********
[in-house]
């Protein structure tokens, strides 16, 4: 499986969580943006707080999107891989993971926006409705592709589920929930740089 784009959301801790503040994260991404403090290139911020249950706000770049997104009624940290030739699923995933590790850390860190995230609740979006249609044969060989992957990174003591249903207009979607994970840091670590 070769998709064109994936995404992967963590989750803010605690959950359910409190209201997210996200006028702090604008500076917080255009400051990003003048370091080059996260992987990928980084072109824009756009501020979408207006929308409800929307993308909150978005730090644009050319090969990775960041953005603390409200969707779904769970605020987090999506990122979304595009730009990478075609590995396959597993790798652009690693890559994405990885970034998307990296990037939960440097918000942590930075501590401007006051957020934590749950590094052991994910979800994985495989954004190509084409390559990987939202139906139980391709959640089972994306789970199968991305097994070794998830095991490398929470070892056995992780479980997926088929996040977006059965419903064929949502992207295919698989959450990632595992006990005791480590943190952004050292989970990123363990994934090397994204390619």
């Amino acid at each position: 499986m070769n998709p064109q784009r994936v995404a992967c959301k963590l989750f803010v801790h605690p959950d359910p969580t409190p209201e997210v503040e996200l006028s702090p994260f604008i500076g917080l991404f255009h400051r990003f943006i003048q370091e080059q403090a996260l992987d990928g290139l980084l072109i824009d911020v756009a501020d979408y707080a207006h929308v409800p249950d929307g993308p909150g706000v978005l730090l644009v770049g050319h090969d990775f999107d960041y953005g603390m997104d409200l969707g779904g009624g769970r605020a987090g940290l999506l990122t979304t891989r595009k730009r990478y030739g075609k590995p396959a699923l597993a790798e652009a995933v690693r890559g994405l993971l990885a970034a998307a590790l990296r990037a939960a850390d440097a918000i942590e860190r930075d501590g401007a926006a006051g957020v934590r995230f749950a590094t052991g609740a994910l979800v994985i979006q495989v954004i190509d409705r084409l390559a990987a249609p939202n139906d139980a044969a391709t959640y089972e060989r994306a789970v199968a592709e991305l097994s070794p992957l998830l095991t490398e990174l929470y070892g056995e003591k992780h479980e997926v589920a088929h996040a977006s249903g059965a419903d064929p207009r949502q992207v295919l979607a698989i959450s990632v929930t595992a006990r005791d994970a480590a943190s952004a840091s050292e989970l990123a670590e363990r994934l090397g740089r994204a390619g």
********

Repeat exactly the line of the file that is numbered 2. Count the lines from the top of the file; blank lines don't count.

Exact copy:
């Protein structure tokens, strides 16, 4: 499986969580943006707080999107891989993971926006409705592709589920929930740089 784009959301801790503040994260991404403090290139911020249950706000770049997104009624940290030739699923995933590790850390860190995230609740979006249609044969060989992957990174003591249903207009979607994970840091670590 070769998709064109994936995404992967963590989750803010605690959950359910409190209201997210996200006028702090604008500076917080255009400051990003003048370091080059996260992987990928980084072109824009756009501020979408207006929308409800929307993308909150978005730090644009050319090969990775960041953005603390409200969707779904769970605020987090999506990122979304595009730009990478075609590995396959597993790798652009690693890559994405990885970034998307990296990037939960440097918000942590930075501590401007006051957020934590749950590094052991994910979800994985495989954004190509084409390559990987939202139906139980391709959640089972994306789970199968991305097994070794998830095991490398929470070892056995992780479980997926088929996040977006059965419903064929949502992207295919698989959450990632595992006990005791480590943190952004050292989970990123363990994934090397994204390619």